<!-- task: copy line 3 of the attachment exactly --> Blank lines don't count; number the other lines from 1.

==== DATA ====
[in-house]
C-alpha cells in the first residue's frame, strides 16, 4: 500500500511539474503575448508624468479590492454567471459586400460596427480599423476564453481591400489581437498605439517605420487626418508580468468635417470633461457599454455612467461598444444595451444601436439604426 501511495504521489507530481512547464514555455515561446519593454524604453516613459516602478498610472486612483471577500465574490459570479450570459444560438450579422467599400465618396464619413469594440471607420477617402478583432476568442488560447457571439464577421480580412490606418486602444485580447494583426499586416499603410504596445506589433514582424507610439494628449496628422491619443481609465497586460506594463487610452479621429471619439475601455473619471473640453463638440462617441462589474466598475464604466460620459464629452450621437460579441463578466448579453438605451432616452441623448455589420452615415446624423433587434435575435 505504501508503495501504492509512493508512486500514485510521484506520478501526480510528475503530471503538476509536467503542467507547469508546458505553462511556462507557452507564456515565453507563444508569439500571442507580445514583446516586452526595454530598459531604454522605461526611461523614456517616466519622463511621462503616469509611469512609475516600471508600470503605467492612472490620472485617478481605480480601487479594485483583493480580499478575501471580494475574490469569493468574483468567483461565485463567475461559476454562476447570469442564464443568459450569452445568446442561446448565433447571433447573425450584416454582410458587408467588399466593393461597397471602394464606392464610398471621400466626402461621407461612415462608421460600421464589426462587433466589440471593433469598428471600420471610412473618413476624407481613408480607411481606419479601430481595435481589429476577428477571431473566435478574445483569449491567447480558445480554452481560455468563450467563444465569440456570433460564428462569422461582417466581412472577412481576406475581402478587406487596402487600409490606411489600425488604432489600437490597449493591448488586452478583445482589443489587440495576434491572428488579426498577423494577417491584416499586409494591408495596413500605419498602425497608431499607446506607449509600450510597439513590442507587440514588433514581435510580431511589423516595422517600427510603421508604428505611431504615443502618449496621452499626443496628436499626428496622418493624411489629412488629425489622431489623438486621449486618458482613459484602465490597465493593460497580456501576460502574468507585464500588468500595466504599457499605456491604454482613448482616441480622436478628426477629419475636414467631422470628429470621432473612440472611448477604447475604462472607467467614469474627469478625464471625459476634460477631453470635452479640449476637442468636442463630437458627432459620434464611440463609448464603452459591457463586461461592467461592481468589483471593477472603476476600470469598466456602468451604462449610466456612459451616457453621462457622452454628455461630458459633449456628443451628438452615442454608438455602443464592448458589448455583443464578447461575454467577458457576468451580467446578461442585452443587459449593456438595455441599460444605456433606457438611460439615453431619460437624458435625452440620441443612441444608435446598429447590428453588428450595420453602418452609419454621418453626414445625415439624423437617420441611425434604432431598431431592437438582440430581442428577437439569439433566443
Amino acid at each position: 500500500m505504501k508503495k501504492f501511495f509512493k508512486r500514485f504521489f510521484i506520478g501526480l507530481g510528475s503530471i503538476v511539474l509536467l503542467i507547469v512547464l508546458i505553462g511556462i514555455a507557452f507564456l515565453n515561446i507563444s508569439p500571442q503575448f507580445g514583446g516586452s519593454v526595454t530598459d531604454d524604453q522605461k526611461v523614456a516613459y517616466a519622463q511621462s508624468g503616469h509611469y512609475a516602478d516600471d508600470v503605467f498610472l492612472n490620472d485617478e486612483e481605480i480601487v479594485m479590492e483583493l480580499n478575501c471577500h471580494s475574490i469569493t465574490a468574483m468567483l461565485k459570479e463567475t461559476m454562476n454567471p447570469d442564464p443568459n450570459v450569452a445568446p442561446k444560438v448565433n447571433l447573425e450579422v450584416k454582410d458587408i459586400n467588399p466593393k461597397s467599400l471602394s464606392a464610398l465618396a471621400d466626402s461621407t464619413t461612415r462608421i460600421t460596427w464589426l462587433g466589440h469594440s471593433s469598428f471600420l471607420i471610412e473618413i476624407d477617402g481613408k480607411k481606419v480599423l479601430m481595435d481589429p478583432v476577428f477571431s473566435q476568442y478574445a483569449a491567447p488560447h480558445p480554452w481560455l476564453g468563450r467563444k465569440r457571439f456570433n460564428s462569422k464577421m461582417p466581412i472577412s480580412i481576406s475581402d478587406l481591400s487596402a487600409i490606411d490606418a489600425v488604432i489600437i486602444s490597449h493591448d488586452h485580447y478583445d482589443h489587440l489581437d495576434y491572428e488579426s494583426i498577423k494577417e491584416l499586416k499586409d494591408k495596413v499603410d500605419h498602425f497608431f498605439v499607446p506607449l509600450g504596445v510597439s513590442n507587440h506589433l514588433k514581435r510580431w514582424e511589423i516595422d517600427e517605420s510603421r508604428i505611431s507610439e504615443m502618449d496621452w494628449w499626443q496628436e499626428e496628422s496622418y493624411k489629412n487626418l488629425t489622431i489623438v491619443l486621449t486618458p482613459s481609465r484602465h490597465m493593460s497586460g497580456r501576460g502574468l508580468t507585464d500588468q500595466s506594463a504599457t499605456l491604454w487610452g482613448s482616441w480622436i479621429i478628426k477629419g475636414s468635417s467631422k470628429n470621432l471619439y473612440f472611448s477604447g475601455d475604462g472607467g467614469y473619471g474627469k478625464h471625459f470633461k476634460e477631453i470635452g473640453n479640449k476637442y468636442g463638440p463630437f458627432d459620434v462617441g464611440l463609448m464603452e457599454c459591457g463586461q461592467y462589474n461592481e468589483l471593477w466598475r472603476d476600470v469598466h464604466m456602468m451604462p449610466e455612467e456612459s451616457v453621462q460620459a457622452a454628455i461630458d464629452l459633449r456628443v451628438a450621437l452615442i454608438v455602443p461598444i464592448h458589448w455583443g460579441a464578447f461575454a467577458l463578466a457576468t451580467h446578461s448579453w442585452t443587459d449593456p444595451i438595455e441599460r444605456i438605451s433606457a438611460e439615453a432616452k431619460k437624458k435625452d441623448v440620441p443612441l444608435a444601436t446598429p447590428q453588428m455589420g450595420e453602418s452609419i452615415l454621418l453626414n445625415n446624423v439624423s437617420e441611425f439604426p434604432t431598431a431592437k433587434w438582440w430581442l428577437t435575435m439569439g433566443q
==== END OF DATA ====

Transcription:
Amino acid at each position: 500500500m505504501k508503495k501504492f501511495f509512493k508512486r500514485f504521489f510521484i506520478g501526480l507530481g510528475s503530471i503538476v511539474l509536467l503542467i507547469v512547464l508546458i505553462g511556462i514555455a507557452f507564456l515565453n515561446i507563444s508569439p500571442q503575448f507580445g514583446g516586452s519593454v526595454t530598459d531604454d524604453q522605461k526611461v523614456a516613459y517616466a519622463q511621462s508624468g503616469h509611469y512609475a516602478d516600471d508600470v503605467f498610472l492612472n490620472d485617478e486612483e481605480i480601487v479594485m479590492e483583493l480580499n478575501c471577500h471580494s475574490i469569493t465574490a468574483m468567483l461565485k459570479e463567475t461559476m454562476n454567471p447570469d442564464p443568459n450570459v450569452a445568446p442561446k444560438v448565433n447571433l447573425e450579422v450584416k454582410d458587408i459586400n467588399p466593393k461597397s467599400l471602394s464606392a464610398l465618396a471621400d466626402s461621407t464619413t461612415r462608421i460600421t460596427w464589426l462587433g466589440h469594440s471593433s469598428f471600420l471607420i471610412e473618413i476624407d477617402g481613408k480607411k481606419v480599423l479601430m481595435d481589429p478583432v476577428f477571431s473566435q476568442y478574445a483569449a491567447p488560447h480558445p480554452w481560455l476564453g468563450r467563444k465569440r457571439f456570433n460564428s462569422k464577421m461582417p466581412i472577412s480580412i481576406s475581402d478587406l481591400s487596402a487600409i490606411d490606418a489600425v488604432i489600437i486602444s490597449h493591448d488586452h485580447y478583445d482589443h489587440l489581437d495576434y491572428e488579426s494583426i498577423k494577417e491584416l499586416k499586409d494591408k495596413v499603410d500605419h498602425f497608431f498605439v499607446p506607449l509600450g504596445v510597439s513590442n507587440h506589433l514588433k514581435r510580431w514582424e511589423i516595422d517600427e517605420s510603421r508604428i505611431s507610439e504615443m502618449d496621452w494628449w499626443q496628436e499626428e496628422s496622418y493624411k489629412n487626418l488629425t489622431i489623438v491619443l486621449t486618458p482613459s481609465r484602465h490597465m493593460s497586460g497580456r501576460g502574468l508580468t507585464d500588468q500595466s506594463a504599457t499605456l491604454w487610452g482613448s482616441w480622436i479621429i478628426k477629419g475636414s468635417s467631422k470628429n470621432l471619439y473612440f472611448s477604447g475601455d475604462g472607467g467614469y473619471g474627469k478625464h471625459f470633461k476634460e477631453i470635452g473640453n479640449k476637442y468636442g463638440p463630437f458627432d459620434v462617441g464611440l463609448m464603452e457599454c459591457g463586461q461592467y462589474n461592481e468589483l471593477w466598475r472603476d476600470v469598466h464604466m456602468m451604462p449610466e455612467e456612459s451616457v453621462q460620459a457622452a454628455i461630458d464629452l459633449r456628443v451628438a450621437l452615442i454608438v455602443p461598444i464592448h458589448w455583443g460579441a464578447f461575454a467577458l463578466a457576468t451580467h446578461s448579453w442585452t443587459d449593456p444595451i438595455e441599460r444605456i438605451s433606457a438611460e439615453a432616452k431619460k437624458k435625452d441623448v440620441p443612441l444608435a444601436t446598429p447590428q453588428m455589420g450595420e453602418s452609419i452615415l454621418l453626414n445625415n446624423v439624423s437617420e441611425f439604426p434604432t431598431a431592437k433587434w438582440w430581442l428577437t435575435m439569439g433566443q